Dad’s recipes start with making broth by scratch before proceeding to the actual preparation of a dish. We have playful arguments about whether homemade or store-bought stock makes a difference in recipes. Of course he’s right, but when it comes to time, the quality of ingredients are sacrificed. As his nine-to-five working daughter, it is my duty to rewrite his recipes starting with organic, low-sodium store-bought broth (preferably from a box, instead of a can or powder to avoid a metallic and salty taste). Such changes encourages people to attempt Dad’s recipes. After all, most beginning cooks are intimidated at the thought of staying in a kitchen for a long length of time.
It’s the first few days of spring, and the weather is chilly. It comes to no surprise of hearing about future snowstorms at this time of year in New York. I once experienced the four seasons in one day. The morning started warm as I left my apartment in a sundress with a raincoat that only looks pretty. 45 minutes later, I exited the train station in the city to a crisp and cold breeze, similar to the fall season. By lunchtime snow flurries larger than a quarter were drifting pass the office windows. Toward the evening, the day had returned to a pleasant warmer temperature with no evidence of snow or rain. Read more →
Last week, was the first Community Supported Agriculture (CSA) pick up. My canvas bag was filled with organic kale, collard, dandelion, bok choy, and Swiss chard greens. A large head of romaine, a small head of butter lettuce, green garlic and a dozen eggs were also included in the share. I dutifully took my bags home, and the next two hours were spent cleaning, cutting and packaging the greens. The next day, a salad was made with a mixture of butter lettuce and dandelion greens. Goat cheese, mulberries and a small red onion were tossed together in a bowl. A few tablespoons of Cilantro-Almond Pesto were mixed into Greek yogurt to make a salad dressing. That was an easy salad to make. Now, a few more bags had to be sautéed, simmered, stir-fried or served fresh. Read more →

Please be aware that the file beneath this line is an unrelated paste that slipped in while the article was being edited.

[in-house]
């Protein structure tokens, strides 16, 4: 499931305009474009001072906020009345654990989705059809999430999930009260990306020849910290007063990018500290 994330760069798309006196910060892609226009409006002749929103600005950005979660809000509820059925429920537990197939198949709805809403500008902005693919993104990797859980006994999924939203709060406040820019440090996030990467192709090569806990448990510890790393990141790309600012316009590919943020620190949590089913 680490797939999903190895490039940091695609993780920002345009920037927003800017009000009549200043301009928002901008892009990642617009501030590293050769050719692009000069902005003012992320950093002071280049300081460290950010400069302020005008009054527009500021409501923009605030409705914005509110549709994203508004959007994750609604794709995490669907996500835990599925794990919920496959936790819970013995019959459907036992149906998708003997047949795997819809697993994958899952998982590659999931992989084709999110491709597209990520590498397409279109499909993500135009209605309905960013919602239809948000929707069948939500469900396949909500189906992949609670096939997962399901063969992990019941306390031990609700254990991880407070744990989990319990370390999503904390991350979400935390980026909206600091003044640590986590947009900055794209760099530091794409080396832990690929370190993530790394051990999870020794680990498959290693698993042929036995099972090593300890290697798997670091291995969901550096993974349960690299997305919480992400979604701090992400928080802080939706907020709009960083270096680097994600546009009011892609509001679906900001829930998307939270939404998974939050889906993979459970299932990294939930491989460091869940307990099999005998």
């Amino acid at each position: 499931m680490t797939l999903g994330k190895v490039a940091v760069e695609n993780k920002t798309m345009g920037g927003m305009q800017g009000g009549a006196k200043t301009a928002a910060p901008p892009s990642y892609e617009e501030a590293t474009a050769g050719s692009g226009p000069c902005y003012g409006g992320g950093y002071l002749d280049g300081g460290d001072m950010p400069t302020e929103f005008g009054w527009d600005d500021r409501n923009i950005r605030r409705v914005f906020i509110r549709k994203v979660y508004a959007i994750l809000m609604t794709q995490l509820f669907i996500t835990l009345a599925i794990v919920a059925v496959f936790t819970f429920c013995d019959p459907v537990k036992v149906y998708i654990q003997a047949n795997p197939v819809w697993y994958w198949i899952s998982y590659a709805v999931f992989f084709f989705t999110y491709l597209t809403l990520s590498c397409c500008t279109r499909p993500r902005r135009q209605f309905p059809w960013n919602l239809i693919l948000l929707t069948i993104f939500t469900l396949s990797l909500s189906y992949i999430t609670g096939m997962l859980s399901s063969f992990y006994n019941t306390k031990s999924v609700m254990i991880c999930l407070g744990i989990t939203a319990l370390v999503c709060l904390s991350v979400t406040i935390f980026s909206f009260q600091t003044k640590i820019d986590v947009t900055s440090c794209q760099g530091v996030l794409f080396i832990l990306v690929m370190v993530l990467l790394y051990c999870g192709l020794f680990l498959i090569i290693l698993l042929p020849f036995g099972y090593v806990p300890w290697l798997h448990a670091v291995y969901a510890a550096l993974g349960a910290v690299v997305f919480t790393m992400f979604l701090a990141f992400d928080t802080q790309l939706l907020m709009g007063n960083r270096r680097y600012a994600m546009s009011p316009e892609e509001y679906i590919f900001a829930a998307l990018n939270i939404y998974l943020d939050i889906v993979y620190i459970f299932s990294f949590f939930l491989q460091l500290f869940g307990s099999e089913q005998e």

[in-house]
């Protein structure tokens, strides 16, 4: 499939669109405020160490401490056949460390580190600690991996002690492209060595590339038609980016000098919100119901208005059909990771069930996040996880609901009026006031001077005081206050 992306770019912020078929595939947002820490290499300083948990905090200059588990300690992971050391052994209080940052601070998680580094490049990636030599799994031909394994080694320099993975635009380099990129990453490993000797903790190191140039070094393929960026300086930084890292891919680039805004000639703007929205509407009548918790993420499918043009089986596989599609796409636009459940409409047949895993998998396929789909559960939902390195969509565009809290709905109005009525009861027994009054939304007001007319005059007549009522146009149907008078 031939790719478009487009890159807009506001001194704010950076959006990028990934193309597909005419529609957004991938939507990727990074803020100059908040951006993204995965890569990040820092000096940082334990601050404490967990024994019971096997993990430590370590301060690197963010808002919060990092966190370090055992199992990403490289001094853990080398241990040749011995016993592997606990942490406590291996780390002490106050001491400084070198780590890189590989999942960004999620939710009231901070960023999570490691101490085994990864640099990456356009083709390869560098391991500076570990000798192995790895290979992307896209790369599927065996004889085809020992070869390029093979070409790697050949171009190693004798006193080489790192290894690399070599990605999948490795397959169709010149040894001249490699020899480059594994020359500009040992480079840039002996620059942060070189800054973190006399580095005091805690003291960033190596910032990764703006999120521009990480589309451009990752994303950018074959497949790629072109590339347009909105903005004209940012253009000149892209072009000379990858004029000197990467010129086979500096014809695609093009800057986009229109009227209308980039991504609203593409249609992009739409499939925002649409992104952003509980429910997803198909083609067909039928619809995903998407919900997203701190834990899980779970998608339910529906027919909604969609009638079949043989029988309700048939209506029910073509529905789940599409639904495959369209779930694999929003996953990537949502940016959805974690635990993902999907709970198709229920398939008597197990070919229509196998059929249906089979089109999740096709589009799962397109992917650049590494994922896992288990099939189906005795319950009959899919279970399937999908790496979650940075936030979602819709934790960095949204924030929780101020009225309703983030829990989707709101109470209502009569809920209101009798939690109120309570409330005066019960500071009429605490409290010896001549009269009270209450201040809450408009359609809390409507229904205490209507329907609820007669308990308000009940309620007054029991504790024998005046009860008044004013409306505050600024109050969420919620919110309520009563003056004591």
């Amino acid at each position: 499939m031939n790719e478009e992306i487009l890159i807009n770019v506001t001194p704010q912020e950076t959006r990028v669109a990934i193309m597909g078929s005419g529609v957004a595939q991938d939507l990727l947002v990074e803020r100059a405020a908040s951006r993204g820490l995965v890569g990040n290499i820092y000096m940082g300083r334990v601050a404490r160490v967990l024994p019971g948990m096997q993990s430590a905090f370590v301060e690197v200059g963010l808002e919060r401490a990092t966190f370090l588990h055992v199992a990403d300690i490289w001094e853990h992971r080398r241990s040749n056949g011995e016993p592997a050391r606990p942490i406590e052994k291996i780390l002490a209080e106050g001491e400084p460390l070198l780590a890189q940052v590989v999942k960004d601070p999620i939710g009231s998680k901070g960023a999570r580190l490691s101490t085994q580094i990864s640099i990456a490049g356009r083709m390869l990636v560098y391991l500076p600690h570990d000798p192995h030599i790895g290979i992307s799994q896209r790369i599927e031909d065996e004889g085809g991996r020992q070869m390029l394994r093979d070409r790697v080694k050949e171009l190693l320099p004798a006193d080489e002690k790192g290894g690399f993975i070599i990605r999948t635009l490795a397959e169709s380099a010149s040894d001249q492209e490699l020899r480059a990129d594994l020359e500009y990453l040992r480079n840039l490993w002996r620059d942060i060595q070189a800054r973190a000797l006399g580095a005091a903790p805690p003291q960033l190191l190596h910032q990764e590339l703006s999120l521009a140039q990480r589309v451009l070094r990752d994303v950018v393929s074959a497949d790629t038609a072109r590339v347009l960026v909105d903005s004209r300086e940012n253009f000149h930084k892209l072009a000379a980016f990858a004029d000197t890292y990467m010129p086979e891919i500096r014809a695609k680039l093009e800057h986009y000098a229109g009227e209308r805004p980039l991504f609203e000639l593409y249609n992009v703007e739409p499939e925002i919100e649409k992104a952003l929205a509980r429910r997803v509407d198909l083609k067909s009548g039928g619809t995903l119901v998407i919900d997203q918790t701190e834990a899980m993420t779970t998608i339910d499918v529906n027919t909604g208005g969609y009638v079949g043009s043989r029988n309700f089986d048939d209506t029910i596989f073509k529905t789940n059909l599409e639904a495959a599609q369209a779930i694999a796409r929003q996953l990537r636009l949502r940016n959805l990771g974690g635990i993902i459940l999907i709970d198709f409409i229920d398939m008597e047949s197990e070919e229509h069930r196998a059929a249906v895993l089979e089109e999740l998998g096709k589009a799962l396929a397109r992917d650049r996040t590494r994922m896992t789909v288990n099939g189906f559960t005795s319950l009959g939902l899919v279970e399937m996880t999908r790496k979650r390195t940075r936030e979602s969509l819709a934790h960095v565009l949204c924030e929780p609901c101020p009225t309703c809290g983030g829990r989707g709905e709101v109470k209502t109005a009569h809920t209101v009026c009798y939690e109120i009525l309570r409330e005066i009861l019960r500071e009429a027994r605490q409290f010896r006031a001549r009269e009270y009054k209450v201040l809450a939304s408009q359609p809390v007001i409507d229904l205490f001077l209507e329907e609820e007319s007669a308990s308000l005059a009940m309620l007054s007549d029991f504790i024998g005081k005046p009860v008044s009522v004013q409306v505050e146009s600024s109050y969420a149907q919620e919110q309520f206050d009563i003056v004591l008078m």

Morning Glory, also known as Water Spinach or Swamp Cabbage, is a beautiful green that also blooms bright flowers. Don’t become too excited and start picking leaves from vines, unless horticulture is a profession. Besides, the plant of familiarity that wraps around building and fences is of another family, and it’s poisonous to eat. The Morning Glory for this recipe is different, for it’s a semi-aquatic plant, in which it is also known as a leaf vegetable–such as kale, cabbage, and collards. It easily grows around waterways and in tropical regions, thus it’s known primarily as a Southeast Asian ingredient, especially in Thai dishes. Read more →
Star anise, cinnamon, chili, ginger and garlic makes a fragrant broth for cooking chicken or seafood. The smell was spicy, warm and seductive. After the solid ingredients were gone, there was extra broth left over. It was strained and placed it a freezer for a future dish of steamed or braised fish. Read more →